A Wealth of Errors Led to DART Spacecraft’s Failure, Chief Investigator Says

 DART Mission Mishap Report Won't be Released, NASA Says
An artist's concept of the DART spacecraft as it bears down on its target satellite in orbit. (Image credit: Orbital Sciences.)

A host of errors,both technical and human-caused, prevented NASA's DARTspacecraft from completing its mission to rendezvous with a militarysatellite last year, the mishap's chief investigator said Tuesday.

ScottCroomes, the NASA engineer who chaired the DART Mishap Investigation Board,said the mission's failure stemmed from a combination of spacecraft navigationerrors and missteps by the vehicle's NASA and contractor design teams.

"There wasnot one single cause," Croomes told reporters during a Tuesday teleconference. "Itwas not a smoking gun, but the parts that made up the gun. Any one of which,had it not been there...the gun would not have fired."

NASA's $110million DART - or Demonstration Autonomous Rendezvous Technology - mission launchedon April 15, 2005 on 24-hour mission to meet and fly around an aging militarycommunication satellite dubbed MUBLCOM. But the mission endedless than 11 hours later after DART collidedwith MUBLCOM instead of performing a series of precise maneuvers around thesmall spacecraft.

"What we foundin the investigation is that this almost worked," said Croomes, who also servesas test laboratory deputy manager at NASA's Marshall Space Flight Center (MSFC)in Huntsville, Alabama. "I think there are quite a few lessons available forother programs."

Croomes leda 4.5-month, $1 million investigation into the mishap, though NASA has said theofficial 70-page report will not bepublicly released because it contains sensitive material protected by InternationalTraffic in Arms Regulations (ITAR). The space agency instead released a 10-pagesummary of the investigation board's findings Monday, about eight monthsafter the initial report was completed.

Some of theredacted material from the initial report referred to spacecraft navigationissues, Croomes added.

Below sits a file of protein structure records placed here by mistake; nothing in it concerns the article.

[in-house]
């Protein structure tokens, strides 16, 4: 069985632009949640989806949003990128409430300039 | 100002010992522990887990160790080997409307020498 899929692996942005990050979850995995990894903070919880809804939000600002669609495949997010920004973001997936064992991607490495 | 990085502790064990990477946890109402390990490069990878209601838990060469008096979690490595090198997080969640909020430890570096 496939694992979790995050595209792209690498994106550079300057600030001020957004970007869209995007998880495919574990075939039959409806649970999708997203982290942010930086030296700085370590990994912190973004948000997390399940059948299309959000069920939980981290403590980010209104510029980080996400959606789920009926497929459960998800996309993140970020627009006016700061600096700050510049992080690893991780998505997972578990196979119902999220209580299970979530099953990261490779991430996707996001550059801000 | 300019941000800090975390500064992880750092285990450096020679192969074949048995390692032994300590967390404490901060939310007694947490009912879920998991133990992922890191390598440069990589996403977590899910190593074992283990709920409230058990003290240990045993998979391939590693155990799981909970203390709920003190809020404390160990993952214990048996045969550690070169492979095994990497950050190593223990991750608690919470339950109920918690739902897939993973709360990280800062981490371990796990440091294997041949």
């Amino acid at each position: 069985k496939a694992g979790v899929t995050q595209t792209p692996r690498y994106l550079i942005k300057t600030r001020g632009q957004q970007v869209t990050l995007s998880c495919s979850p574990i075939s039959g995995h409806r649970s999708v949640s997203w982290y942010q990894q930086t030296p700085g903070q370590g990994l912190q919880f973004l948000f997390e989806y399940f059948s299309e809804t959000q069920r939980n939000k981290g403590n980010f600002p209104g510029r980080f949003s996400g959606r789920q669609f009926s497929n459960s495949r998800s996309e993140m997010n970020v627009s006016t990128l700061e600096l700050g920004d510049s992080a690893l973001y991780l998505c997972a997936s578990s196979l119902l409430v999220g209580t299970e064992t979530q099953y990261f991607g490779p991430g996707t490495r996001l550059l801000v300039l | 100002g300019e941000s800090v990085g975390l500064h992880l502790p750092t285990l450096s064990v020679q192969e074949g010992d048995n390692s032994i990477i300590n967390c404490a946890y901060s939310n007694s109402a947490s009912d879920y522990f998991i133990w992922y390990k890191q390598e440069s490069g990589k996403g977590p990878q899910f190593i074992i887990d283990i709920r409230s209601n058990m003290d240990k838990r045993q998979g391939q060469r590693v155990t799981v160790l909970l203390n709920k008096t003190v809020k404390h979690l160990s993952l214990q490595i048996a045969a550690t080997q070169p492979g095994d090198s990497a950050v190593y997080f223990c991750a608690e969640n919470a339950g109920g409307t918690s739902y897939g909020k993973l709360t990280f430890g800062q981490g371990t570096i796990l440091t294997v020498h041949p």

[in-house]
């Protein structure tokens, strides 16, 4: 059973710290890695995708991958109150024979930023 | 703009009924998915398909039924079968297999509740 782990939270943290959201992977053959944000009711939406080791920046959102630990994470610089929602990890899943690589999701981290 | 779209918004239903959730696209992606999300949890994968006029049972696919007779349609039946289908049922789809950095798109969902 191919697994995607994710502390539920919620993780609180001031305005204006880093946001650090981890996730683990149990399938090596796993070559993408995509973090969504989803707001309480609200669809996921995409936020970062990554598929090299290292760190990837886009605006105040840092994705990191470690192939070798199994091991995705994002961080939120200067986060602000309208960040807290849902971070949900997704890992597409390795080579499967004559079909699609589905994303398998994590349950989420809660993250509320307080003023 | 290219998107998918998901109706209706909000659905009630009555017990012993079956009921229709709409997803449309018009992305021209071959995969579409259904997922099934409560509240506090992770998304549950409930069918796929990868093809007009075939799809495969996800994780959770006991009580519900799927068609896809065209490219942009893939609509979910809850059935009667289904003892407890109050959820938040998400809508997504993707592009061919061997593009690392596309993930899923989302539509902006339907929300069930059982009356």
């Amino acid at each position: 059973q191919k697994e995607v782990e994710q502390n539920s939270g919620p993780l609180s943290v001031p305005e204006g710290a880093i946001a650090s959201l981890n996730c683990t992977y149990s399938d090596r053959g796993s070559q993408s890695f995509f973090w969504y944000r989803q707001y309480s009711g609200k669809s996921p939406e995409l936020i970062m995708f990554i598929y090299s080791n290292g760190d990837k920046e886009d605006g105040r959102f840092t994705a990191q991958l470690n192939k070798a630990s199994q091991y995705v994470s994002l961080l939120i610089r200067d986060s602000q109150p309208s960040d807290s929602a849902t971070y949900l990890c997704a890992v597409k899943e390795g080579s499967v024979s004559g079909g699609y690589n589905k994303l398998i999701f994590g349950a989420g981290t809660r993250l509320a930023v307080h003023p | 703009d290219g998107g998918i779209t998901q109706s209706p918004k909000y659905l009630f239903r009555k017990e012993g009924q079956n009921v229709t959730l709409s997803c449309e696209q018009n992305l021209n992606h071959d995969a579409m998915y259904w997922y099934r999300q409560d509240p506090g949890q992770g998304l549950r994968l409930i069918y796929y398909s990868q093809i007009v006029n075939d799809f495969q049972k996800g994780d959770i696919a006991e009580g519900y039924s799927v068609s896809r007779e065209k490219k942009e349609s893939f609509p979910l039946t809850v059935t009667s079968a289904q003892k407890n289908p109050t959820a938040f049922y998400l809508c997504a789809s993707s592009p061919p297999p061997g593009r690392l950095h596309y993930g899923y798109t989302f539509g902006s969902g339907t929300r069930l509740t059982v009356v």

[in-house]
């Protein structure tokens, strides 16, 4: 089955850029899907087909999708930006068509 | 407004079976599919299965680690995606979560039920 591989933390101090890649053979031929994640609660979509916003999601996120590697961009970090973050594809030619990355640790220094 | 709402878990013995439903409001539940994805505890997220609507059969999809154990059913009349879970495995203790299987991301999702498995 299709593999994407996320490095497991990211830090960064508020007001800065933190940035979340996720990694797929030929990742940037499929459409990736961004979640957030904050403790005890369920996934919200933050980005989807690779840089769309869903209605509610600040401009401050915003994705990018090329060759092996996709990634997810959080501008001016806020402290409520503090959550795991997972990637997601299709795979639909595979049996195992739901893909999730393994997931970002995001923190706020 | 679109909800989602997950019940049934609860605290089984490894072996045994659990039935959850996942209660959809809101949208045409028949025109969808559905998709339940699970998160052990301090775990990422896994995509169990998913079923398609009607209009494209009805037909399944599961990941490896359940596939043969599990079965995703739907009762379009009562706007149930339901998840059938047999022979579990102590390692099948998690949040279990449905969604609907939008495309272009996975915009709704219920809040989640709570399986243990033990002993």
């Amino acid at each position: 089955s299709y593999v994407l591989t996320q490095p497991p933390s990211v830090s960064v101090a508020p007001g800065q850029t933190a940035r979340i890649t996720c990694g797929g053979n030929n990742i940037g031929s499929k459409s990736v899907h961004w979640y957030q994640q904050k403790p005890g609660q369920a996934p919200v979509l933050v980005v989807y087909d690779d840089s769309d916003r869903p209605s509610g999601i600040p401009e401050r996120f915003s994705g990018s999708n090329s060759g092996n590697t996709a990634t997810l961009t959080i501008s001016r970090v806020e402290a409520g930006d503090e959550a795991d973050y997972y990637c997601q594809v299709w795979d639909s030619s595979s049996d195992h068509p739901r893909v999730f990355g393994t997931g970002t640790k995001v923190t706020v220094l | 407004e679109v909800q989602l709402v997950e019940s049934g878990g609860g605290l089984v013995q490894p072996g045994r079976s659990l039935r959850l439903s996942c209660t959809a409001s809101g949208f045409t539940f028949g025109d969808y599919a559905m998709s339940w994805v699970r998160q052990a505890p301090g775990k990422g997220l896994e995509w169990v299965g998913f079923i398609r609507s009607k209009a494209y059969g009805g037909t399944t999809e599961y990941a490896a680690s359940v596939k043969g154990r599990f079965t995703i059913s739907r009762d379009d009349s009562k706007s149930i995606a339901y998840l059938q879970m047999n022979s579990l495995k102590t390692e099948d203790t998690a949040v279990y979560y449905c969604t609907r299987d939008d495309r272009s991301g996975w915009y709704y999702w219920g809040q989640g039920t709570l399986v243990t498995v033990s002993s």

In additionto softwareglitches that led to DART's navigation errors, investigators found a lackof adequate experience and training among the spacecraft's development team.Spacecraft designers also failed to draw on the available expertise providedfor the mission, the mishap summary reported.

"Theoutcome could have been different had they heeded the advice of their paidexperts," Croomes said of the DART designers. "They were available and beingpaid for."

Part of theproblem, Croomes said, lay in DART's origin as a high-risk, low-budget mission,which left much of the details of the spacecraft's design and construction upto its primary contractor, the Dulles, Virginia-based firm Orbital Sciences Corp.,which built the 800-pound (362-kilogram) vehicle for NASA's MSFC. But overtime, DART's mission took on greater importance as a technology milestone forNASA's Vision of Space Exploration, and should have received additional riskmanagement oversight by NASA officials, investigators found.

OrbitalSciences also built the MUBLCOM satellite and the Pegasus XL rocket thatlaunched DART into orbit. Orbital officials did not comment on the newlyreleased mishap summary itself, but added that while DART did not accomplishall of its goals, the mission did yield several lessons for future autonomousspacecraft systems.

"It was achallenging, experimental mission to begin with and it was all new technology,"Orbital Sciences spokesperson Barry Beneski toldSPACE.com of the DART mission. "Finding out what went wrong and why isan important part of the process to learn so that next time the technology istested out we'll get even better at it."

Croomesadded NASA should not allow the DART mission mishap to prevent subsequent testsof autonomous spacecraft rendezvous systems.

"This wasthe first time the United States attempted an autonomous mission like this,"Croomes said. "NASA should not shrink back from attempting things that are difficult."

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Tariq Malik

Tariq is the Editor-in-Chief of Space.com and joined the team in 2001, first as an intern and staff writer, and later as an editor. He covers human spaceflight, exploration and space science, as well as skywatching and entertainment. He became Space.com's Managing Editor in 2009 and Editor-in-Chief in 2019. Before joining Space.com, Tariq was a staff reporter for The Los Angeles Times covering education and city beats in La Habra, Fullerton and Huntington Beach. In October 2022, Tariq received the Harry Kolcum Award for excellence in space reporting from the National Space Club Florida Committee. He is also an Eagle Scout (yes, he has the Space Exploration merit badge) and went to Space Camp four times as a kid and a fifth time as an adult. He has journalism degrees from the University of Southern California and New York University. You can find Tariq at Space.com and as the co-host to the This Week In Space podcast with space historian Rod Pyle on the TWiT network. To see his latest project, you can follow Tariq on Twitter @tariqjmalik.